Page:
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History of the
World Calendar Association

Excerpted from Journal of Calendar Reform Vol. XV, No. 4, 1945, pp 147-50.

The Association was incorporated 21 October 1930 to inform the public on calendar reform as expressed by The World Calendar, world-wide in scope, application and purpose, which the Association believed the then much publicized 13-month calendar did not accomplish.

One of the first acts of the Association was to secure an office and to appoint Miss Elisabeth Achelis President and Miss Harriet A. Lillie Secretary. It proceeded to circulate the press, prominent organizations and leading men and women with 30,000 pamphlets describing The World Calendar. These produced excellent responses. At the beginning of 1931, Carl Liddle joined the staff as its Director and, upon learning of a Preparatory Committee and an International Conference to be held at Geneva in June and October 1931, the Association engaged the services of C. D. Morris as Adviser as well as Editor of the Journal of Calendar Reform. . . . The World Calendar Association, represented by the President, Secretary and Adviser, attended the Preparatory Committee on calendar reform at the League of Nations, Geneva, 8-13 June 1931, and during this session Miss Achelis addressed the Committee. The result was highly favorable, and an invitation was extended to The World Calendar Association to have a representative as official observer at the Fourth General Conference, 12-24 October 1931.

In the intervening years between 1931 and 1937 when the League again considered calender reform, The World Calendar had made great progress. Many countries organized calendar committees, so that by 1937 there were 32 committees working for The World Calendar. In contrast, the 13-month calendar steadily lost ground.

In 1937 the Chilean Government submitted a draft on The World Calendar to the Council of the League of Nations through its eminent representative, His Excellence Don Agustin Edwards, Ambassador to Great Britain, a member of the Council. The Council accepted the draft and submitted it with a questionnaire to its member and non-member states. The result of this questionnaire was that fourteen nations approved the World Calendar.

With the outbreak of the war in 1939, international intercourse was greatly curtailed, and by 1941 practically all activities and communications on this subject had ceased between the United States and Europe and Asia. However, progress of The World Calendar was continuous in the United States, South America, Australia, and Canada. The Royal Astronomical Society took an active interest.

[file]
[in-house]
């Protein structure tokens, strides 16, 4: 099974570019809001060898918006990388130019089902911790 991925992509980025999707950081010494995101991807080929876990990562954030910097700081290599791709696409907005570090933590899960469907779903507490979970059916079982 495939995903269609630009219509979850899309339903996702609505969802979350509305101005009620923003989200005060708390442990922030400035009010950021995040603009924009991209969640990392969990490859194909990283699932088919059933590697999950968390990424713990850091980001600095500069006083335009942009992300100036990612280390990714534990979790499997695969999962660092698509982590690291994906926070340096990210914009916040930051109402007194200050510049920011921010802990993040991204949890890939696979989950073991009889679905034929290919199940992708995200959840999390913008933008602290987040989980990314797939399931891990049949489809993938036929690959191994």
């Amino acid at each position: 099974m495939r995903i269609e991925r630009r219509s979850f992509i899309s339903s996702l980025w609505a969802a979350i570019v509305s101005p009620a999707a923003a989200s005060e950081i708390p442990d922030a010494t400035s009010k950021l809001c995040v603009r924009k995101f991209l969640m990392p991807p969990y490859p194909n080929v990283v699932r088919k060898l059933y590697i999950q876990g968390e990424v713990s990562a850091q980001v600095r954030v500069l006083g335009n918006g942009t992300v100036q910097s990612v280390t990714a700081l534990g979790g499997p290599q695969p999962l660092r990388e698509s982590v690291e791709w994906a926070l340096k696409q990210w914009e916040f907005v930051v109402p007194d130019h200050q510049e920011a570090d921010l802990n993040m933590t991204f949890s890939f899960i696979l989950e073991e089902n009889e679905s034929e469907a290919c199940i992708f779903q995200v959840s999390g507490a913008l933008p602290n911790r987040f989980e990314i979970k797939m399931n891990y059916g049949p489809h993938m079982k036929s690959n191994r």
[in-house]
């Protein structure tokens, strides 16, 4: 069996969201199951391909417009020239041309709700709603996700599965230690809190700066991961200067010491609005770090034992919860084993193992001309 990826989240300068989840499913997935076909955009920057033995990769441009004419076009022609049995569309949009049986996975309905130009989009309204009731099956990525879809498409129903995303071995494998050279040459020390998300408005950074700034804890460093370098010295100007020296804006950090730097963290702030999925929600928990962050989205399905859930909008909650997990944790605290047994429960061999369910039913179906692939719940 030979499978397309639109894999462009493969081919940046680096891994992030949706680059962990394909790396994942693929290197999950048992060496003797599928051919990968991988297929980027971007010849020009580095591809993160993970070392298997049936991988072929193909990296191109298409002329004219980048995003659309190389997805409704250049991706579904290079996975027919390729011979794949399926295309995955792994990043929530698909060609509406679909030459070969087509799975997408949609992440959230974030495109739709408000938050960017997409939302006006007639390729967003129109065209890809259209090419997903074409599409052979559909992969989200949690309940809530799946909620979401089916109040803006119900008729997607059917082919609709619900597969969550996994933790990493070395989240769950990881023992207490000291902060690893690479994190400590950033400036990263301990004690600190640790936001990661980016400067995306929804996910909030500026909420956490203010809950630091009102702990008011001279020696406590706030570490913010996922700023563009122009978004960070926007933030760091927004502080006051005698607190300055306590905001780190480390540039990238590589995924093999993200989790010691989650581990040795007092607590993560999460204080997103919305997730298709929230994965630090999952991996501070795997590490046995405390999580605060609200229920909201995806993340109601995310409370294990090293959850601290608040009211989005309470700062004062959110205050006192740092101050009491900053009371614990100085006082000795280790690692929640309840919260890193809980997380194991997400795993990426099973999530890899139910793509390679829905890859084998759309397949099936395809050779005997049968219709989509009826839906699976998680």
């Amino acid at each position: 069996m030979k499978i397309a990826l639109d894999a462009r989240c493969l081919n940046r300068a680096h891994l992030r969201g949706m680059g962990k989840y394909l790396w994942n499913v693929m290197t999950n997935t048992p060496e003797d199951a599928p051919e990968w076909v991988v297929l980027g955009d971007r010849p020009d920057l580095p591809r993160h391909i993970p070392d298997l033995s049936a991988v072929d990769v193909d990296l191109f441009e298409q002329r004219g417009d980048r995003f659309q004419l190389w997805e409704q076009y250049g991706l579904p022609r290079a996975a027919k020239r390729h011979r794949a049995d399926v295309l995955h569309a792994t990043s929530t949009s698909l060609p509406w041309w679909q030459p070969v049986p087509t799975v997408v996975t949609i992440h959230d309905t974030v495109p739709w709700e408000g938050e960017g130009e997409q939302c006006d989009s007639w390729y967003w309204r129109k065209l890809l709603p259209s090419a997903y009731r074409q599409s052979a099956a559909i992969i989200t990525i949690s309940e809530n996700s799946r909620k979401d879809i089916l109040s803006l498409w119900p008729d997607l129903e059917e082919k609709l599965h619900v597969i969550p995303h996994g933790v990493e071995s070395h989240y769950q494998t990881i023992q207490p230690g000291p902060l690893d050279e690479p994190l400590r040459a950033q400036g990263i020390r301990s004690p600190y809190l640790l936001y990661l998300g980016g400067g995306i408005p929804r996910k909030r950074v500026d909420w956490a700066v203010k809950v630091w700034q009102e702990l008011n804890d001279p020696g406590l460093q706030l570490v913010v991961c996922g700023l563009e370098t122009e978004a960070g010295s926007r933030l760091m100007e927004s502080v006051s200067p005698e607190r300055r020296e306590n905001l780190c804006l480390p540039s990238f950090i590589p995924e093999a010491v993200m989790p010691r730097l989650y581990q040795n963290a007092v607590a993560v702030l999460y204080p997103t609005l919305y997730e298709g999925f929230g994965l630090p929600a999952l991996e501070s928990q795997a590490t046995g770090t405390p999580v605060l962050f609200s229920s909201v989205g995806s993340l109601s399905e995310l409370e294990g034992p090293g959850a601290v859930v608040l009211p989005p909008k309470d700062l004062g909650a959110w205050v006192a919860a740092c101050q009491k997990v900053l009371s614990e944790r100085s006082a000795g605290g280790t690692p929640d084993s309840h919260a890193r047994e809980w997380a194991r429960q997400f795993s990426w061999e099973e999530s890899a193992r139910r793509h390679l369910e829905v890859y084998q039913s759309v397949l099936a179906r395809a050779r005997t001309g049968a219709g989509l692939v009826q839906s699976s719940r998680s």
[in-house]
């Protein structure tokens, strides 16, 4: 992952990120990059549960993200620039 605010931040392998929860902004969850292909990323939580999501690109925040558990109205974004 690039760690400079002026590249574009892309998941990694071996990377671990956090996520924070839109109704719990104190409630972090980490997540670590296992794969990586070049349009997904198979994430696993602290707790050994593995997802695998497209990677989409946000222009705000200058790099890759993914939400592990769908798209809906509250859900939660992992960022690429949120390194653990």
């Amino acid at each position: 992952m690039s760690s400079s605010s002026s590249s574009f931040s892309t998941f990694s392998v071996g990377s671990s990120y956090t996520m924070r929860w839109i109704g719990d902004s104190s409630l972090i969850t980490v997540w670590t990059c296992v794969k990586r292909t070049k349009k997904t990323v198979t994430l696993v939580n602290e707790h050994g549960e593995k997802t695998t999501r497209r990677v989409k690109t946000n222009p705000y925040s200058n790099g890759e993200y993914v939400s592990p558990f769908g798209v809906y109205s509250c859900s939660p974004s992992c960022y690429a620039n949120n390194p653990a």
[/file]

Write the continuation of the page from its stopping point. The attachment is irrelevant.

The main purpose of the Association has been to keep constantly alive before the public the urgently needed improved calendar in the conviction that a better calendar for a better world is essential for better days whether in war or in peace.

Shortly after U.S. Government opposition to calendar reform was expressed at the United Nations in 1955, Miss Achelis resigned her presidency; The Association then moved its world headquarters from New York to Ottawa, becoming The International World Calendar Association, presided over by Arthur J. Hills; and the Journal of Calendar Reform ceased its 25-year publication run.

In the Journal's final edition of December 1955 - January 1956, Miss Achelis wrote:

Through my leadership and the efforts of many advocates there were established in many countries strong committees, many of which became Affiliates of the International Association. While Affiliates and Committees have over the years and still are able to approach all branches of their governments, the Incorporated Association was prevented from seeking legislation in the United states lest it lose its tax exempt status. Because of this I have been prevented from doing in my own country that which I have been urging all other Affiliates to do in theirs.

The State Department in the United States has also taken the stand that Congressional action is a prerequisite to its support of calendar reform in the United Nations. Accordingly the position of the Incorporated Association has become untenable. Because of the untenable position I have resigned from the presidency of the International Association and the incorporated American Affiliate has been withdrawn and will be dissolved.

In 1970 the Presidency of the IWCA passed from Arthur Hills to Charles Clay, of Bewdley, Ontario Canada, who managed the Assocation until his death in 1980. Mr. Clay's daughter, Charlotte Clay-Ireland, subsequently maintained her father's legacy in the IWCA until 1991, when she passed on the direction of the Association to Mr. Norman C. Lindhjem, of Bend, OR, USA. In October 2000 Molly Kalkstein, a niece of Elisabeth Achelis, assumed the association's leadership. Since 2005 it has been run by Wayne Edward Richardson of Ellinwood, KS, USA.

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